And I just found out in the sauna with him and Peter that he reads “Confederacy of Dunces” I think once a year. And it’s the only book I’ve read more than four times. Which to me, just made me love Peter so much. But the rereading of Ocean’s work when, since I’ve reread it, since the first time reading it, it’s just a masterpiece. And on a sentence level, and what he did, does, zooming in and out of the sentence and history and identity and politics, I’ve just never seen it done before like he’s done it in this book. So let’s all give a hand to the one and only Ocean Vuong.

Ocean Vuong: Thank you so much everyone for being here. I know a lot of tonight is going to be Tommy asking me questions and I’m answering them. Thank you so much, Tommy, for that beautiful introduction. But I want to take a moment to just acknowledge the incredible act that continues to be charged with power in the achievement that is “There, There,” and what Tommy did.

I think it’s a book that, you know, it’s one of those books that it’ll take maybe half a century before we realize how radical and genre-changing it is in the discourse of American letters, particularly at the moment when you’re reading it halfway through, and Tommy sort of stops the story, right? To give this–shining this light on the history of Native American life in this country.

And I think it’s such a subversive act in turning one’s own story into a Trojan horse. And to make it a dangerous and compassionate moment of knowledge-giving, as well as, you know, telling a story, which is kind of what we ask for when we buy a novel. To be entertained, to sit back and be told something new. And Tommy does that, but halfway through he says, “well, hold on.” And he comes out from behind the curtain and he says, “you can’t just get the entertainment without the deadly facts.” And he did that. So thank you so much.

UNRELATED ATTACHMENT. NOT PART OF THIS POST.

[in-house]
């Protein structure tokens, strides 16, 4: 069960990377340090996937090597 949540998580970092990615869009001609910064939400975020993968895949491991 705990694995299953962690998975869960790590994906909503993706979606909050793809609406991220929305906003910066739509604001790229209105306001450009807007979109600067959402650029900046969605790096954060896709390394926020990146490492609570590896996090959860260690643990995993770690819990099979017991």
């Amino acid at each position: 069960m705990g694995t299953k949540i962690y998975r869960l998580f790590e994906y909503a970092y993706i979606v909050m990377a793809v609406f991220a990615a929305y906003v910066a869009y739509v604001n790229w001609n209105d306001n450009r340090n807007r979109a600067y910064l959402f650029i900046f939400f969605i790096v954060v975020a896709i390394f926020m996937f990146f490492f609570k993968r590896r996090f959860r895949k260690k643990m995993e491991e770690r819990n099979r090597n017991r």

Tommy Orange: Thank you, Ocean. That’s incredible to hear. And one could argue that you found a sort of stealthy way to do that throughout the novel that you wrote. That way that you zoom in and out of metaphor and image, like with butterflies and moths and certain kinds of relatives and how they relate to this country and how they relate to your heritage.

You did not come out and part the curtain, but you seamlessly did the work in the narrative in a three act sort of way, in a very true-to-the-novel form. You did this seamlessly. Can you talk about how you made these decisions to somehow seamlessly float in and out of the immediate sort of scene and intimacy of that with like the political commentary and the emotional relationship to your mother, and always being sort of inherently trapped within this epistolary form?

Ocean Vuong: Yeah. I think a lot of it was informed by poetry. You know, I admit that I’ve never been in a fiction workshop. So a lot of my thinking around the novel is informed by poetry and how it is a form that requires fracture in order to realize itself. And I think a lot of our culture, beginning with the myth, the false myth of manifest destiny, and how that myth enters our creative process, a lot of writers are told that they must fill the page. They must get to a quota. They must get the word count. And we’re told that we must conquer the white space. We must fill it endlessly. We must overwhelm it.

And even the metaphors we use to create is metaphors of war. I’m wrestling with the muse. I’m fighting the sentence. This book is kicking my butt, right? It’s always the language of warfare, to use, to create something where we have our utmost freedom. And I felt like it’s such a detrimental way to think. Particularly in the form of a novel, which requires you to keep going. To extend the temporal reality beyond a certain page. Unlike the lyric poem.

But what the lyric poem taught me, was that when I confront the right margin, what that moment really is, is a cliff. Imagine working with language at such a molecular level. Not the paragraph, not the sentence, but after five or six words, you must innovate in a way that makes the progression meaningful around fracture.

In other words, the poem breaks itself towards unity. And I felt that innately, that’s such a queer and yet also faithful rendition of American life. I happen to have grown up post 9/11, during 9/11. And it was so jarring to overnight have childhood end. People stopped playing outside. Everyone pulled in. The fear, you know, our nation told us how to be afraid through colors. Today is orange alert, red alert, right?